“It’s not where you start, it’s where you finish,” composer Cy Coleman and lyricist Dorothy Fields observed in the 1973 musical “Seesaw.”
It’s an odd observation when you consider that “Seesaw” is based on the play “Two for the Seesaw” by William Gibson (of “The Miracle Worker” fame), about the brief love affair between a midwestern lawyer who can’t let go of his ex and a bohemian New York dancer.
But the sentiment expressed in the song is nonetheless a very human one and a very American one. We all love stories about people who travel from point A to point Z, if only in the mind, to
recreate themselves. America itself was founded by such people, initially from Europe but today from all over the globe, who believe with the 19th-century novelist George Eliot that ,“It’s never too late to be the person you might’ve been.”
Much of the time this takes the form of a physical transformation, because who doesn’t love a good makeover story, whether it’s a house or a body on scores of TV shows (“The Biggest Loser,” “Extreme Makeover: Home Edition”) or a movie goddess slumming it to become, well, the movie goddess she already is. (See Cher in “Moonstruck,” Julia Roberts in “Pretty Woman,” Barbra Streisand in “The Mirror Has Two Faces” and Jennifer Lopez in “Maid in Manhattan.”)
There’s also the Cinderella sports story that usually involves a male name that begins with the letter “R” (“Rocky,” “Rudy”) and the rags-to-riches, overcoming adversity story that usually ends the nightly news on a feel-good note. Consider Ieshia Champs, who overcame horrific loss — her house in a fire, her job, the father of two of her children to cancer, her mother — to graduate magna cum laude from Texas Southern University’s Thurgood Marshall School of Law on May 11 while raising five children ages 5 to 14.
We can find examples of these archetypal tales in everyday life, but many of us like to draw, too, on the lives of the saints, perhaps the ultimate “it’s not where you start” group. Generally, they were no angels — at least not at the beginning of their life journeys. But then came that road-to-Damascus revelation (literally, for St. Paul) and they set off on a different path. For St. Francis — a golden boy in 12th-century Assisi — an encounter with a beggar and time spent as a prisoner of war recovering from an illness enabled him to see in his own suffering that of others, until in the end he could find in the suffering of others his own.
You don’t have to be a saint, of course, to undergo such transformation. England’s most heroic king, Henry V, begins as something of a playboy — at least in one of Shakespeare’s greatest plays, “Henry IV, Part 1.” In his brilliant Act 1 soliloquy, Shakespeare’s “Prince Hal” suggests that he will imitate the sun,
“Who doth permit the base contagious clouds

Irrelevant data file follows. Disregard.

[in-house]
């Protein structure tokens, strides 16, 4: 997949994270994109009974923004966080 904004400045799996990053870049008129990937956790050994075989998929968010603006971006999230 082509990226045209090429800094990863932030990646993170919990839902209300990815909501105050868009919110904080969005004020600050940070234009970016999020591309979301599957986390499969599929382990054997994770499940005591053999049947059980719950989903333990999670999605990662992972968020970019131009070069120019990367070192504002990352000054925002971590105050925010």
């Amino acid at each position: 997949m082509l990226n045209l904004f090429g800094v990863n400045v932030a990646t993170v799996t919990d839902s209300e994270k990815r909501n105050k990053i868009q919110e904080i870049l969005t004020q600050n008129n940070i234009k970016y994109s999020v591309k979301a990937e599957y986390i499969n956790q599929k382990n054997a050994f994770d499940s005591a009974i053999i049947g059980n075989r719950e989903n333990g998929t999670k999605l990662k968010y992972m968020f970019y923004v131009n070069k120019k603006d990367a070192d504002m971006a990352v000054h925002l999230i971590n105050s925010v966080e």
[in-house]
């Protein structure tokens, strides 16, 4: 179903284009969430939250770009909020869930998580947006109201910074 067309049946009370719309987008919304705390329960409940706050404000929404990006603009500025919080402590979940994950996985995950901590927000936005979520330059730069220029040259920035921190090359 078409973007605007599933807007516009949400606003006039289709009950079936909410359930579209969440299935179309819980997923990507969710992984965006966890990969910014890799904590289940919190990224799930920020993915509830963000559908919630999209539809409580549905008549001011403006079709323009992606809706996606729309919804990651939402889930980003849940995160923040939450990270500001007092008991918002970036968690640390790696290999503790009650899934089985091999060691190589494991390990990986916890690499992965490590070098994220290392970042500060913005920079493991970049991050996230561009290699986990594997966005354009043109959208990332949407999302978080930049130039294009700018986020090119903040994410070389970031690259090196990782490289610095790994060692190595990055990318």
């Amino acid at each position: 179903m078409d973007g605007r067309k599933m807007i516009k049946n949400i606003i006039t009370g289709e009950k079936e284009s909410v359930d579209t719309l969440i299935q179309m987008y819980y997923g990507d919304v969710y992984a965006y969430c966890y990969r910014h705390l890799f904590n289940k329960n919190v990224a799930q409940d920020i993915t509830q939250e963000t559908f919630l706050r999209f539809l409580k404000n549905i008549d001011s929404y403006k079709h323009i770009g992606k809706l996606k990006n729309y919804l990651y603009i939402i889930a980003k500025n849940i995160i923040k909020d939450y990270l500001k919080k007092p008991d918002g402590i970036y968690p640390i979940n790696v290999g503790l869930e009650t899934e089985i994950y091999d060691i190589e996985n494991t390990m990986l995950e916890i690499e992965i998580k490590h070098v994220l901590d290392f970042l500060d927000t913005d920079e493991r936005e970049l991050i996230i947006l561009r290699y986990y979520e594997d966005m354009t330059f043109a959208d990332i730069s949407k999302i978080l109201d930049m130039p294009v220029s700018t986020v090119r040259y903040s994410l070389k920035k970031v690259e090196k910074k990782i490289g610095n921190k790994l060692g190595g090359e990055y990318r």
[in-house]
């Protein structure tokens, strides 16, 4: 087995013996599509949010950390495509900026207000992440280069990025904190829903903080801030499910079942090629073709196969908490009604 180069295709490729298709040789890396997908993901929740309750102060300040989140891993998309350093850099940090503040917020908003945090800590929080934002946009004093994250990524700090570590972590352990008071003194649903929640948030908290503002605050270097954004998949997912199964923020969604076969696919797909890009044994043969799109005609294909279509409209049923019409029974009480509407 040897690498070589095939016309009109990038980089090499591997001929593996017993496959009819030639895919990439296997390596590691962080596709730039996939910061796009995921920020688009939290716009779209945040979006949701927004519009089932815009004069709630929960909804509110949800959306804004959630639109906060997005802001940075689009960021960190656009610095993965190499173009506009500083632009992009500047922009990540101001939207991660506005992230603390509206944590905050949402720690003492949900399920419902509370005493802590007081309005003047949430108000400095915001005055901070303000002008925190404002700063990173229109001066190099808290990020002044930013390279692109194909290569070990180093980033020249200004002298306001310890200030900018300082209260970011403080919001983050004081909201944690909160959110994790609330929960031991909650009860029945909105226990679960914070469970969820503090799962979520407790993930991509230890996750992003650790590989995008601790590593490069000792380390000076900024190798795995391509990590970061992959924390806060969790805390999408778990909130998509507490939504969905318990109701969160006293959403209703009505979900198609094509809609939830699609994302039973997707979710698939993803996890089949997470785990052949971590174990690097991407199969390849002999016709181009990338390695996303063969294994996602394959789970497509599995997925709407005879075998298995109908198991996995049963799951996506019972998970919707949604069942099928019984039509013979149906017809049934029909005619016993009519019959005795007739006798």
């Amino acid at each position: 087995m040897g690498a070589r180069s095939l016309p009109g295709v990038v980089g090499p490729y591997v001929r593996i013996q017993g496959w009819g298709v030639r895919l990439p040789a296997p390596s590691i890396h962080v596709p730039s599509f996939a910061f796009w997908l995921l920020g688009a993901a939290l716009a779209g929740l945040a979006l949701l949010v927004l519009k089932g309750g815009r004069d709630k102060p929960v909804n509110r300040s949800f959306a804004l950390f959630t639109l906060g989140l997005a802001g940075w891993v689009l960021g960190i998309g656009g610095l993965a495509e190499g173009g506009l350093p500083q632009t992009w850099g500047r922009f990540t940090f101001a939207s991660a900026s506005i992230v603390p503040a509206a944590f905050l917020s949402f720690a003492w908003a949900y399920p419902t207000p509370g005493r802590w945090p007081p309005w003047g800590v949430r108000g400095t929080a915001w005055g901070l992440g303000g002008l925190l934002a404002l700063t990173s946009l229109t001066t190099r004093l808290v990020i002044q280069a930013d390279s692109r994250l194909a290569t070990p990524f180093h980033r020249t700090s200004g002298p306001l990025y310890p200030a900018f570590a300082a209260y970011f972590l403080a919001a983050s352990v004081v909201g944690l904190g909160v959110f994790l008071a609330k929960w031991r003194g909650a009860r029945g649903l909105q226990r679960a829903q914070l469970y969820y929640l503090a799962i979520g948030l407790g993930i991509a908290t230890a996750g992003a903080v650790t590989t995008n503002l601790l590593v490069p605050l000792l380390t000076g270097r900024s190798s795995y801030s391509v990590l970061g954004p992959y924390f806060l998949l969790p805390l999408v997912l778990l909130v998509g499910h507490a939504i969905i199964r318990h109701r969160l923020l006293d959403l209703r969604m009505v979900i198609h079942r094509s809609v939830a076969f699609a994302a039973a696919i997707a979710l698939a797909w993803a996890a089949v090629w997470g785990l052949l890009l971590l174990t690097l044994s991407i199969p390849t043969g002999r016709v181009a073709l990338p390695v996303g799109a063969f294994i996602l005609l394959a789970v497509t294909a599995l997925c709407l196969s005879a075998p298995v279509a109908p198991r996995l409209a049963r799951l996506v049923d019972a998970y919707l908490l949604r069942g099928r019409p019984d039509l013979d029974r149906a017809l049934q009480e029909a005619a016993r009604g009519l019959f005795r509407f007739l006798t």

To smother up his beauty from the world,
That, when he please again to be himself,
Being wanted, he may be more wonder’d at
By breaking through the foul and ugly mists
Of vapours that did seem to strangle him.”
The real medieval Prince Harry was already a courageous leader and capable administrator in his youth, though some historians agree with the Bard that when he became king, he adopted a new asceticism — and never looked back. “The War of the Roses” (Weidenfeld & Nicolson, 1988) describes historian Tito Livio observing in 1437: “…As the old king lay dying, the prince, now designated his father’s successor, summoned a monk of exemplary purity to whom he confessed his past sins, and from that time his way of life and habits were completely changed. After the death of his father, his life was free from every taint of lustfulness.”
This kind of transformation story — in which you start at the top only to find it wanting — is the trickiest, most complex and, perhaps, ultimately, the most telling. For anyone can renounce a life of poverty and ugliness for something more. But to sacrifice, to open yourself like a flower in a spiritual or secular cause when you have much — as in the Indian Prince Siddhartha, who became the Buddha, or Scrooge after his three spectral Christmas visitors — is to look at worldly excellence and say, “there must be something more that I can do,” and that takes a real desire for transcendence.
I often think of the tennis player Andre Agassi, a real punk kid with a world of talent who hated tennis because his father forced him to play it. He took drugs and didn’t always play up to his potential, particularly in his early Slam finals. But as he matured, he began to see the value of the education he squandered in his youth. He created the Andre Agassi Charitable Foundation, which has raised millions for the Andre Agassi College Preparatory Academy for underprivileged children, a charter school in his native Las Vegas, and wrote the wise, funny, “Open: An Autobiography” (Alfred A. Knopf, 2009) that shows real writing talent. He became what he “might’ve been,” but then, who he and we might’ve been is who we should be, who we are, deep down inside. We just have to bring it up and out into the light, fighting for the air every step of the way.
We just have to begin — or start again.
“The world is round,” observed the former U.S. Treasurer Ivy Baker Priest, “and the place which may seem like the end may also be only the beginning.”